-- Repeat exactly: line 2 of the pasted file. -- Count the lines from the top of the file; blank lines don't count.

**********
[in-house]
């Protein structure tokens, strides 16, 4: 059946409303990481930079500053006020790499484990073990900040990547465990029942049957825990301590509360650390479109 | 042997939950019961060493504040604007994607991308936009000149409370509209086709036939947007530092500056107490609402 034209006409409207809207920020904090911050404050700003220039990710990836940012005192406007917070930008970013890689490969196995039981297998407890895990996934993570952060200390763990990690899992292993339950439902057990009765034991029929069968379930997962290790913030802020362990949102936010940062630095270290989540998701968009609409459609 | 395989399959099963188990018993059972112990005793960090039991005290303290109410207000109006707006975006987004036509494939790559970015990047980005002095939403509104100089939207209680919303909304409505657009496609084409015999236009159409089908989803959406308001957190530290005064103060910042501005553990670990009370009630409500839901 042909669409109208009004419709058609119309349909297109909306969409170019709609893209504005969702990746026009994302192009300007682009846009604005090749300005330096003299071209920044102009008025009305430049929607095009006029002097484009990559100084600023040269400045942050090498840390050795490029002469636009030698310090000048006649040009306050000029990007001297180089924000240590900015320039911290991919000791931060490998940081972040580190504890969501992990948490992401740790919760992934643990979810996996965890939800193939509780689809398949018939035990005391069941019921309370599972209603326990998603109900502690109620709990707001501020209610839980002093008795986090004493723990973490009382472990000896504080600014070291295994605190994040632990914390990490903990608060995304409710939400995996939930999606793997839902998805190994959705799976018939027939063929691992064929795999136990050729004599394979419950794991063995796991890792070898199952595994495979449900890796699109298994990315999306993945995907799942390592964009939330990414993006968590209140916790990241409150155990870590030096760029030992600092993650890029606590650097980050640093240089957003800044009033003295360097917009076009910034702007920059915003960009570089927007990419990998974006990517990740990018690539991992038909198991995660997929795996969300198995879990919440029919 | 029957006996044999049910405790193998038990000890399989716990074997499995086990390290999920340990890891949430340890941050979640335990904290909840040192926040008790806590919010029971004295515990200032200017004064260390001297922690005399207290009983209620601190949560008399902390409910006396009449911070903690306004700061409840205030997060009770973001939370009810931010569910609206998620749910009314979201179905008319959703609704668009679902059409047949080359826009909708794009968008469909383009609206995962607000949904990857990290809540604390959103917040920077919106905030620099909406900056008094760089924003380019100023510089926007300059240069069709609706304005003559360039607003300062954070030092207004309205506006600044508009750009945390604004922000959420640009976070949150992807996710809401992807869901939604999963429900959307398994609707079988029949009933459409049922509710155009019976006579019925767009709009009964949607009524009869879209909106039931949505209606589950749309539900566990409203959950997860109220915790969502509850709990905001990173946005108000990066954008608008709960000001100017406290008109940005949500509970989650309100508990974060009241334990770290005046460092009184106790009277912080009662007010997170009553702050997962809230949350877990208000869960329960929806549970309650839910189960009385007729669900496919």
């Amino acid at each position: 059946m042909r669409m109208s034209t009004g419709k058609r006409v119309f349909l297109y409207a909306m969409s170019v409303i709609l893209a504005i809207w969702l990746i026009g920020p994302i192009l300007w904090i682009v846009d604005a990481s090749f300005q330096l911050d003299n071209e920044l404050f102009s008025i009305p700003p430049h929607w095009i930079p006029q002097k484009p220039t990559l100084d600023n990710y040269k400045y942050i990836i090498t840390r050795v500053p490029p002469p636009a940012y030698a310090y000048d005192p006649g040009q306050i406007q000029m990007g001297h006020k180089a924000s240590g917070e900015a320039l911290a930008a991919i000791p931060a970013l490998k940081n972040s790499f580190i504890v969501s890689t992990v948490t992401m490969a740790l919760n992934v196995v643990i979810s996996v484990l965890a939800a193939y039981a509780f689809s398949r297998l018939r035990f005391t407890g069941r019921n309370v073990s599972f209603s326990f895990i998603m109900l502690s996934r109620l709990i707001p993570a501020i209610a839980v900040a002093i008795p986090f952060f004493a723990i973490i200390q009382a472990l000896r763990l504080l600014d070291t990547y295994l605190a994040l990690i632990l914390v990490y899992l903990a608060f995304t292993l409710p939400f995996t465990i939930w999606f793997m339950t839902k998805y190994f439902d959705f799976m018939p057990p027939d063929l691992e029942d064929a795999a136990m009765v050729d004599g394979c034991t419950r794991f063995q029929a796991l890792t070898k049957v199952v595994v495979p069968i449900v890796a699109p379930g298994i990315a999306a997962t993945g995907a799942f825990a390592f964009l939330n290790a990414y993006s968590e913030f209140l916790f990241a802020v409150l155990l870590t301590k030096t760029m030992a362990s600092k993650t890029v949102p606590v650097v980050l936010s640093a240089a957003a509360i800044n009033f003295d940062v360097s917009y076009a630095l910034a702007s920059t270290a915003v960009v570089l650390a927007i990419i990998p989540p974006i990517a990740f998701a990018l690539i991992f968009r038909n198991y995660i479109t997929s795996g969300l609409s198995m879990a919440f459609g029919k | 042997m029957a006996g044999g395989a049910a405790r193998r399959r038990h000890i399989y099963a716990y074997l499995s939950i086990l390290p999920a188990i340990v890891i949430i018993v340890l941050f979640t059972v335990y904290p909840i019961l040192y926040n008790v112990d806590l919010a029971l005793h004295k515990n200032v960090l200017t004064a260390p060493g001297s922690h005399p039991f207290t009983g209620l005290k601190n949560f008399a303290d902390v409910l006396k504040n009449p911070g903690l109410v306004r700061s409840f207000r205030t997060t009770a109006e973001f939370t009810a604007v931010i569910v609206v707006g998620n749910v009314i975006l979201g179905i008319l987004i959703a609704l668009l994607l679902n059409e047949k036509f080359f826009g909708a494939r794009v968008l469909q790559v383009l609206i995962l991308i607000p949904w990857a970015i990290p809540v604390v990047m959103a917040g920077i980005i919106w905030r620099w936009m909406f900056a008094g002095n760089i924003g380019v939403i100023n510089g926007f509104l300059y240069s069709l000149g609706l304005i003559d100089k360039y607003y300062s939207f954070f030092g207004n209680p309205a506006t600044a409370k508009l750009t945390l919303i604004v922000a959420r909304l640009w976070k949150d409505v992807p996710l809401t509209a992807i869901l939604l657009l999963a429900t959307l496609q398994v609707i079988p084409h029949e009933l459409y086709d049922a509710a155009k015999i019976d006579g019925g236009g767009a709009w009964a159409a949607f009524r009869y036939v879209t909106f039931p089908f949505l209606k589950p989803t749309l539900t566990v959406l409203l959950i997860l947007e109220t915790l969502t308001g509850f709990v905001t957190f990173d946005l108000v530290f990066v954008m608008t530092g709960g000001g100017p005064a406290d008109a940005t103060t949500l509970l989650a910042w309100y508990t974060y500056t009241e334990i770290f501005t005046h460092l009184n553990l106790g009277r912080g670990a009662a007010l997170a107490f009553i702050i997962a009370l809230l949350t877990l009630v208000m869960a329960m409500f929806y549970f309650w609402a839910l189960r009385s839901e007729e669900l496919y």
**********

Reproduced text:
């Protein structure tokens, strides 16, 4: 059946409303990481930079500053006020790499484990073990900040990547465990029942049957825990301590509360650390479109 | 042997939950019961060493504040604007994607991308936009000149409370509209086709036939947007530092500056107490609402 034209006409409207809207920020904090911050404050700003220039990710990836940012005192406007917070930008970013890689490969196995039981297998407890895990996934993570952060200390763990990690899992292993339950439902057990009765034991029929069968379930997962290790913030802020362990949102936010940062630095270290989540998701968009609409459609 | 395989399959099963188990018993059972112990005793960090039991005290303290109410207000109006707006975006987004036509494939790559970015990047980005002095939403509104100089939207209680919303909304409505657009496609084409015999236009159409089908989803959406308001957190530290005064103060910042501005553990670990009370009630409500839901 042909669409109208009004419709058609119309349909297109909306969409170019709609893209504005969702990746026009994302192009300007682009846009604005090749300005330096003299071209920044102009008025009305430049929607095009006029002097484009990559100084600023040269400045942050090498840390050795490029002469636009030698310090000048006649040009306050000029990007001297180089924000240590900015320039911290991919000791931060490998940081972040580190504890969501992990948490992401740790919760992934643990979810996996965890939800193939509780689809398949018939035990005391069941019921309370599972209603326990998603109900502690109620709990707001501020209610839980002093008795986090004493723990973490009382472990000896504080600014070291295994605190994040632990914390990490903990608060995304409710939400995996939930999606793997839902998805190994959705799976018939027939063929691992064929795999136990050729004599394979419950794991063995796991890792070898199952595994495979449900890796699109298994990315999306993945995907799942390592964009939330990414993006968590209140916790990241409150155990870590030096760029030992600092993650890029606590650097980050640093240089957003800044009033003295360097917009076009910034702007920059915003960009570089927007990419990998974006990517990740990018690539991992038909198991995660997929795996969300198995879990919440029919 | 029957006996044999049910405790193998038990000890399989716990074997499995086990390290999920340990890891949430340890941050979640335990904290909840040192926040008790806590919010029971004295515990200032200017004064260390001297922690005399207290009983209620601190949560008399902390409910006396009449911070903690306004700061409840205030997060009770973001939370009810931010569910609206998620749910009314979201179905008319959703609704668009679902059409047949080359826009909708794009968008469909383009609206995962607000949904990857990290809540604390959103917040920077919106905030620099909406900056008094760089924003380019100023510089926007300059240069069709609706304005003559360039607003300062954070030092207004309205506006600044508009750009945390604004922000959420640009976070949150992807996710809401992807869901939604999963429900959307398994609707079988029949009933459409049922509710155009019976006579019925767009709009009964949607009524009869879209909106039931949505209606589950749309539900566990409203959950997860109220915790969502509850709990905001990173946005108000990066954008608008709960000001100017406290008109940005949500509970989650309100508990974060009241334990770290005046460092009184106790009277912080009662007010997170009553702050997962809230949350877990208000869960329960929806549970309650839910189960009385007729669900496919």